Science Says 'Don't Worry Too Much About Late Talkers!'
posted by R's Mom , April 20, 2016
Is your baby a late talker? Here's why you should not worry too much.
My younger one is 17 months and she is not really talking anything coherent. She babbles a lot but the only words she says is 'Amma', 'Appa' and 'Didi'. Since my older one started talking pretty coherently by the time she was 17 months (well not pretty coherently, but she did speak a lot more words!) I started getting a bit scared. I have been telling people around me about her not talking and my mom (being
mom and the most sensible one) told me to stop comparing kids. She says my elder brother spoke pretty late while I was a fast talker. As per my mother in law, my husband didn't start talking till he was two years while my sister-in-law, who is younger to him by five years, spoke pretty coherently by the time she was one year!
So I guess it differs from child to child.
Some Kids Have Language Delays
As per this article from ABC Science, between 7 to 18 percent of children have language delays at two years, although most catch up by the time they start school.
Andrew Whitehouse and colleagues at the University of Western
Australia, followed late talkers into their teens in a long-term study and found that they were no more likely to be shy, depressed or aggressive than their peers as they grow up .Between 7 to 18 per cent of children have language delays at two years, although most catch up by the time they start school.
We all know how shy toddlers are can with strangers or even with folks they know. As per this
Furthermore, the lack of speaking wasn't related to any actual language impediment.
About 15 percent of 12- to 24-month olds have shy temperaments. These kids exhibit what's known as "behavioral inhibition." They are bashful around other people and shrink away from new experiences. Shyness is part of the normal range of human personalities, but numerous studies have linked a shy attitude to language delays in kids. Furthermore, the lack of speaking wasn't related to any actual language impediment. The researchers looked at the growth in language skills over time relative to each child's behavior.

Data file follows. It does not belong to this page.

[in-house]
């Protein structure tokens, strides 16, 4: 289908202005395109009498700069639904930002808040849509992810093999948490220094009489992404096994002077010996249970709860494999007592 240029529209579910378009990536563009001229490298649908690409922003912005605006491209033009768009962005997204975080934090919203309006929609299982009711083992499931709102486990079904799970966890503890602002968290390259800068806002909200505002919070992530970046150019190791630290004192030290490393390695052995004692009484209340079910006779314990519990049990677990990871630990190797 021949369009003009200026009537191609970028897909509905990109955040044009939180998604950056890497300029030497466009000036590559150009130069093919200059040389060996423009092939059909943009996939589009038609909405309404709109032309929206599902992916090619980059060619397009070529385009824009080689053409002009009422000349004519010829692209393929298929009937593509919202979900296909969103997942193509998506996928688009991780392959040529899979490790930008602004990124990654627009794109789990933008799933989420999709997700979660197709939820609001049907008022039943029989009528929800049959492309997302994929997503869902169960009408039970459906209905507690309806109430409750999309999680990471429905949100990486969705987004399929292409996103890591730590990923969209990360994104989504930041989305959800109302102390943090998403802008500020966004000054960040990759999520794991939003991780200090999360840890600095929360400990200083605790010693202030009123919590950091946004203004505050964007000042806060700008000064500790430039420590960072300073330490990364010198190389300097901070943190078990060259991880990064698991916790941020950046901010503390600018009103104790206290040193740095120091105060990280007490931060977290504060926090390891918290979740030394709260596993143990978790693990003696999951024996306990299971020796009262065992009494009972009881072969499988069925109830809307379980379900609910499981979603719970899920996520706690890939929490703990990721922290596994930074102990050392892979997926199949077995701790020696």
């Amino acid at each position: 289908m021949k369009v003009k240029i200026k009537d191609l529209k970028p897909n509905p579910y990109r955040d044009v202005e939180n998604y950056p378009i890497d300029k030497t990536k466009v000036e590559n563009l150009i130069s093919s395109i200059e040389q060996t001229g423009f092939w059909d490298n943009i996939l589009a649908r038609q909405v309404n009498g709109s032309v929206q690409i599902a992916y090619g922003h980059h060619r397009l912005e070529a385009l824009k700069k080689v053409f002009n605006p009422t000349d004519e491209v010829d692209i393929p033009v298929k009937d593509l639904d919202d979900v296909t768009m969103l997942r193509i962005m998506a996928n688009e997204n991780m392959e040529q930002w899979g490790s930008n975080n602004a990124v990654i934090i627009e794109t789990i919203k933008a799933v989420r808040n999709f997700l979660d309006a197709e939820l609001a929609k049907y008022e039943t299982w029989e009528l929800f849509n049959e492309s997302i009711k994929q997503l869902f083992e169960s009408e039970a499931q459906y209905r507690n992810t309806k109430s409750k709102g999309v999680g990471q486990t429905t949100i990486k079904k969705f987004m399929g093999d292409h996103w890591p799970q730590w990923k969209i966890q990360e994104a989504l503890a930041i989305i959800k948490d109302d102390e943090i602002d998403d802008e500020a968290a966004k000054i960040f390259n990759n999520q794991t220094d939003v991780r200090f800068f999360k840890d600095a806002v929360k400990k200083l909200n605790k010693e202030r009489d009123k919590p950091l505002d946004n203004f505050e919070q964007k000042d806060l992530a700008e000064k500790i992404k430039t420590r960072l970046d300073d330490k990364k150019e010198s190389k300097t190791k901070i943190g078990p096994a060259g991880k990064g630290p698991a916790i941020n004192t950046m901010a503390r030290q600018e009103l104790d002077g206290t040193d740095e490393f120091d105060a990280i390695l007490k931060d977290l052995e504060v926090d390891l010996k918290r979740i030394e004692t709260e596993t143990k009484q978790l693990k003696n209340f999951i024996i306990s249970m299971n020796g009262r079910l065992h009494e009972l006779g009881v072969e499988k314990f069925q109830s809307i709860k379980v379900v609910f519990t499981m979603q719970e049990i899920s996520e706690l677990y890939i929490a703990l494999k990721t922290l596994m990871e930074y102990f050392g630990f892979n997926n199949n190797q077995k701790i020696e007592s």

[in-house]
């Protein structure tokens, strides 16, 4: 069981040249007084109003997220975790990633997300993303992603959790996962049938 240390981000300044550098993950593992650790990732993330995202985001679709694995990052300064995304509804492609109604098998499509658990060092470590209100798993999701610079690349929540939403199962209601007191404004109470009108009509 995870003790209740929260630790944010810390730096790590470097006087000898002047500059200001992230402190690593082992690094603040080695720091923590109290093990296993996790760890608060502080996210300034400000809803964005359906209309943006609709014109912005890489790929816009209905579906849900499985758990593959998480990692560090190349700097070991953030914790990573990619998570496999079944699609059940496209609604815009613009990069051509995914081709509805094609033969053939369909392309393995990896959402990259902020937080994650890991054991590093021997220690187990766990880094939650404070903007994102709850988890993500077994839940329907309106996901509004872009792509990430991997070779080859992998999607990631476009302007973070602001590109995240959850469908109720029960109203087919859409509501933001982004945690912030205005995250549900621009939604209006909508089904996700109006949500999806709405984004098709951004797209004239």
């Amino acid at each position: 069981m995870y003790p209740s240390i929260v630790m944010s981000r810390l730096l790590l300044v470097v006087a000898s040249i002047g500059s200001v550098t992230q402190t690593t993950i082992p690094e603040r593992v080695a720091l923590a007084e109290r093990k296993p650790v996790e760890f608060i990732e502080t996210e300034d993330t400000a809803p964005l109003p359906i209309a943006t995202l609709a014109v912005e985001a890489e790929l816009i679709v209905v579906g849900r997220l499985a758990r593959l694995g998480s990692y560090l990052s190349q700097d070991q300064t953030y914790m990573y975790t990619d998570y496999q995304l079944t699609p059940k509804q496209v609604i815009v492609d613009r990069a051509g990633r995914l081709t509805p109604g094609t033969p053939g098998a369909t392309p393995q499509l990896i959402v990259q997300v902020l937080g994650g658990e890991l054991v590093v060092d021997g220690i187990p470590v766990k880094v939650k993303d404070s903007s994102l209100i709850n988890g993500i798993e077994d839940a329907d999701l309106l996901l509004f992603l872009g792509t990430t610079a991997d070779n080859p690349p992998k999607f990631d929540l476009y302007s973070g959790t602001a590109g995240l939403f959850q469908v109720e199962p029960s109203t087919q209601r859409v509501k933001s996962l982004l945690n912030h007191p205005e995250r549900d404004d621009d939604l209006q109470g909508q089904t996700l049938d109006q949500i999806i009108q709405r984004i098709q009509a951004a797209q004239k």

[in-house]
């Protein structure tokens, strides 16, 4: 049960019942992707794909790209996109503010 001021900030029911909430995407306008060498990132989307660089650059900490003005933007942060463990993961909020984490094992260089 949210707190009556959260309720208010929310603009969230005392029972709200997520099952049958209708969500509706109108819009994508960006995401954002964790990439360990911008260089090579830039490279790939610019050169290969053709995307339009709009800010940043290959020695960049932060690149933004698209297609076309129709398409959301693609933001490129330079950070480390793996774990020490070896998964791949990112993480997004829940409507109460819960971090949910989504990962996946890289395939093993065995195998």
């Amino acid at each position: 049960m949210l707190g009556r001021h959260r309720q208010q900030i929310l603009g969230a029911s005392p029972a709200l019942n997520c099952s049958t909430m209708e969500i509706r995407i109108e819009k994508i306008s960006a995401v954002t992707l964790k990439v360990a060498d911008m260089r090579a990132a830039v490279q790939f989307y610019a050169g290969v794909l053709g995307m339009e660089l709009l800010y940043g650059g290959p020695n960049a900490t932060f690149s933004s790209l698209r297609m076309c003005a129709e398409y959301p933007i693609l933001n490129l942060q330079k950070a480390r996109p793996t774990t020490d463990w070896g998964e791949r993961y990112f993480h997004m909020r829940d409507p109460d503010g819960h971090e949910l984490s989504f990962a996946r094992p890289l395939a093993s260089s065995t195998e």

Stop Feeling Guilty
As a parent, we often tend to blame ourselves when our kids don't meet milestones. Like I was thinking, that perhaps my younger one is not speaking yet because she is not going to daycare as the older one used to go. She is missing out on interacting with other kids as she stays at home all day. While my older one was at daycare from the age of one, the younger one has been home most times with me. Is that the reason why she is not speaking?
But as per this article from Science Daily, the study found that a mother's education, income, parenting style or mental health had no impact on a child's likelihood of being a late talker.
The study found that a mother's education, income, parenting style or mental health had no impact on a child's likelihood of being a late talker."Some people have wrongly believed that delayed language development could be due to a child not being spoken to enough or because of some other inadequacy in the family environment," Associate Professor Taylor said. "This is clearly not the case and I hope these findings will reassure many parents that delayed language is not a reflection on their parenting or the child's intelligence.
This article in The Telegraph gives 20 words which most children should be able to use by the time they are two.
20 words which most children should be able to use by the age of two: Mummy, daddy, milk, juice, hi, hello, ball, no, dog, cat, nose, eye, show, banana, car, hot, thank you, shoe.
Stimulate The Kids By Interaction
According to this TIME article, which states the same study in Western Australia, "Get down on the floor and play with [your] child, talk with them, read to them and interact with them at their level."
That doesn't mean that all language delays should be dismissed, however. Some kids may simply be getting a slower start, but if toddlers don't start speaking by the time they enter school, experts say that's probably a sign that they may need some type of intervention to prevent future developmental issues. The best way to ensure that children hit normal language milestones is to engage with them and stimulate them by introducing them to new things in their environment, Whitehouse says. "Get down on the floor and play with [your] child, talk with them, read to them and interact with them at their level," he says.
So the next time you get worried about your child not talking, remember some kids start late. As long as they are medically alright, and the child's pediatrician is happy with the progress, don't bother too much and more importantly stop comparing your kids with other kids, including siblings, much like I did!
And as my mom told me about my older one, "Once she starts talking, you will wonder why on earth doesn't she stop talking!"
Image credits: Sunlife.ca